One of the biggest keys to successful South Carolina waste management processes is working with a reliable, professional waste management company. This ensures that you can provide accurate documentation of your waste management plan. Documentation is essential to prove that you are following the letter of the law in the event of an inspection or audit.

In the medical waste disposal industry, the generator is responsible for their generated waste—even if you’re working with a third party. Therefore, make sure that any third party such as a waste transporter or waste disposal company is knowledgeable about South Carolina and federal regulations.

An experienced and professional medical waste disposal company like MCF Environmental Services will know and follow every rule to the letter, saving generators from having to pay fines for noncompliance. Some examples of those rules include the following:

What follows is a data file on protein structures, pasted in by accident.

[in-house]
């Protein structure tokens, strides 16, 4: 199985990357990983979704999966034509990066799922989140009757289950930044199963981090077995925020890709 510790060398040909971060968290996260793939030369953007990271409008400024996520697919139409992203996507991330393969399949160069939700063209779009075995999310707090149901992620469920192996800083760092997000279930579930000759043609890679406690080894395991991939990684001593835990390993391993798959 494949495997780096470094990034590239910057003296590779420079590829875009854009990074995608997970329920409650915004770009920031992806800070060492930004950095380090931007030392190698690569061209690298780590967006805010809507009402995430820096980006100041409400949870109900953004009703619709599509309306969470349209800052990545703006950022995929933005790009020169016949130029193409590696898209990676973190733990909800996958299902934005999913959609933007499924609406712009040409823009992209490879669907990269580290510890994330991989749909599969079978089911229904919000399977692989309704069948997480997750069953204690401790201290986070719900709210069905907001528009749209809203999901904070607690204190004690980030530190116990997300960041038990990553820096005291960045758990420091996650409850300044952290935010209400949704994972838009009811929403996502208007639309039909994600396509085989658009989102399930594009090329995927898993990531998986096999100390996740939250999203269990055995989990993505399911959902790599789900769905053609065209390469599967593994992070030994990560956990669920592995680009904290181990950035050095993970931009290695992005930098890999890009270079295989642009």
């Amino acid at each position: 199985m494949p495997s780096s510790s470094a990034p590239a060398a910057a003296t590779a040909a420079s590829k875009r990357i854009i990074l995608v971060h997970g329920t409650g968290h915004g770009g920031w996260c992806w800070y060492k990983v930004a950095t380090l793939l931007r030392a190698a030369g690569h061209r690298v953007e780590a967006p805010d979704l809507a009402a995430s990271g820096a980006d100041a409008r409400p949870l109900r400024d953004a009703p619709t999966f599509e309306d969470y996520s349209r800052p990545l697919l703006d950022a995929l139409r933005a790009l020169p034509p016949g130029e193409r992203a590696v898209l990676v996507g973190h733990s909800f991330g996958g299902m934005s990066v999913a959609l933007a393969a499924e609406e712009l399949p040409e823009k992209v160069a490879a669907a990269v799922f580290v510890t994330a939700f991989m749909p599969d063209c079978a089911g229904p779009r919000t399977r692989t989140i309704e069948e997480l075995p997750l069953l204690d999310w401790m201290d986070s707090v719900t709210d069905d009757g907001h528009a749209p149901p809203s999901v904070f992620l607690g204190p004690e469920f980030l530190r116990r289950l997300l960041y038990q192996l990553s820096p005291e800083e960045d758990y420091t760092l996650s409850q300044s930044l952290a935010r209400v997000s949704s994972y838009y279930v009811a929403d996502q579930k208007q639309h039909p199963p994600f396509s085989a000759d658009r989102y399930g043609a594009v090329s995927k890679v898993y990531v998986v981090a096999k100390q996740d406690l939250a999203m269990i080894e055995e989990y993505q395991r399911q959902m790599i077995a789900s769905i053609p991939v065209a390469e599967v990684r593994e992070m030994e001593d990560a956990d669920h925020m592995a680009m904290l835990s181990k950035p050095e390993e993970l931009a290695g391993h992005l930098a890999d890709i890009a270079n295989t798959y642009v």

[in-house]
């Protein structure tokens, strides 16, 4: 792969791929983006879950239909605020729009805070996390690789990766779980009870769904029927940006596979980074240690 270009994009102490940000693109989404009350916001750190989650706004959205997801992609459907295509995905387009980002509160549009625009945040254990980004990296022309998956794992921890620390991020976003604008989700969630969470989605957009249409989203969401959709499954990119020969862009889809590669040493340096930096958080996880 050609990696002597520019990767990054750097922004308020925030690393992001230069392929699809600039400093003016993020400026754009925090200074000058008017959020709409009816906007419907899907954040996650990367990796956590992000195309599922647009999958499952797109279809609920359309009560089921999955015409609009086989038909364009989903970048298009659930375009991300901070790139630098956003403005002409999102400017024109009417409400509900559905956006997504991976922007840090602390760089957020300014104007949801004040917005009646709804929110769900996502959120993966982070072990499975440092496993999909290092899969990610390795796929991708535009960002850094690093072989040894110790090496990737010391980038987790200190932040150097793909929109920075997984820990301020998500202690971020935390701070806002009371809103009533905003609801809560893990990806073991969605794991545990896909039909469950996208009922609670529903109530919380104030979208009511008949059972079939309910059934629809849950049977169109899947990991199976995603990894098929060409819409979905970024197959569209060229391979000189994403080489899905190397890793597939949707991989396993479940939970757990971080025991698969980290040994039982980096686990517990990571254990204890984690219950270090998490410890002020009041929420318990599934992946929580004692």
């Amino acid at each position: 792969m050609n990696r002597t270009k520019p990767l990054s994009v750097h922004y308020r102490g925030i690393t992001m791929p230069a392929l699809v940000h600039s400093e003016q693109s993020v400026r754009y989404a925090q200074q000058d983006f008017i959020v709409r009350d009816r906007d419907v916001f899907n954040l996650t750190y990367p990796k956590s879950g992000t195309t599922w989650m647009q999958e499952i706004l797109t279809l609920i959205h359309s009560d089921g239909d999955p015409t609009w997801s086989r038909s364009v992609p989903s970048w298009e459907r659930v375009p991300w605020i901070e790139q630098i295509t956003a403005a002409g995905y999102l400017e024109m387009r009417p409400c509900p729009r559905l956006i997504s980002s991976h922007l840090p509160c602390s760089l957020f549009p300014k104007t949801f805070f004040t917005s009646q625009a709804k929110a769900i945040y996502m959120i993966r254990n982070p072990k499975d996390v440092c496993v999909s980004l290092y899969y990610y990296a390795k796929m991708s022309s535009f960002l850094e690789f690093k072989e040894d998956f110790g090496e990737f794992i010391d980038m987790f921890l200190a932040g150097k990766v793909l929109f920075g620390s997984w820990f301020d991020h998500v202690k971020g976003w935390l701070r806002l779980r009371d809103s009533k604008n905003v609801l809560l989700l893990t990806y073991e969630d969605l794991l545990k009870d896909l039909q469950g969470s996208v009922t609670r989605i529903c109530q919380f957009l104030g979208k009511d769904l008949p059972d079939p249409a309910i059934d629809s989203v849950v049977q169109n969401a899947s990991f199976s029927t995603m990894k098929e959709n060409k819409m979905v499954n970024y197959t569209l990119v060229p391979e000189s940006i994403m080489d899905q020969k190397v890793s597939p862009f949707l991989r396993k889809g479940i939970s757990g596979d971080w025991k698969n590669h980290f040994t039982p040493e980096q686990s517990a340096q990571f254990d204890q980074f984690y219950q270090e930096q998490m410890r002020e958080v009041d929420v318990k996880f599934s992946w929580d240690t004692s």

Documentation must include details such as the date the waste was treated, the facility where it was treated, and the actual person who handled the treatment.


Documentation must be returned to you (the generator) within fifty days of medical waste pick-up.


Once a box is sealed, it must be picked up within fourteen days if not refrigerated, and thirty days if refrigerated. Therefore, a reputable medical waste management company will often advise their clients not to seal boxes themselves because the clock starts ticking from the moment that box of waste is sealed. (If an inspector sees sealed boxes lying around your facility, that could be a red flag that you’re out of compliance.)

For more specific information about medical waste management in South Carolina or general information about best waste disposal practices, contact a representative of MCF Environmental Services, a waste management company based in Atlanta, Georgia.

Robert Losurdo

President, COO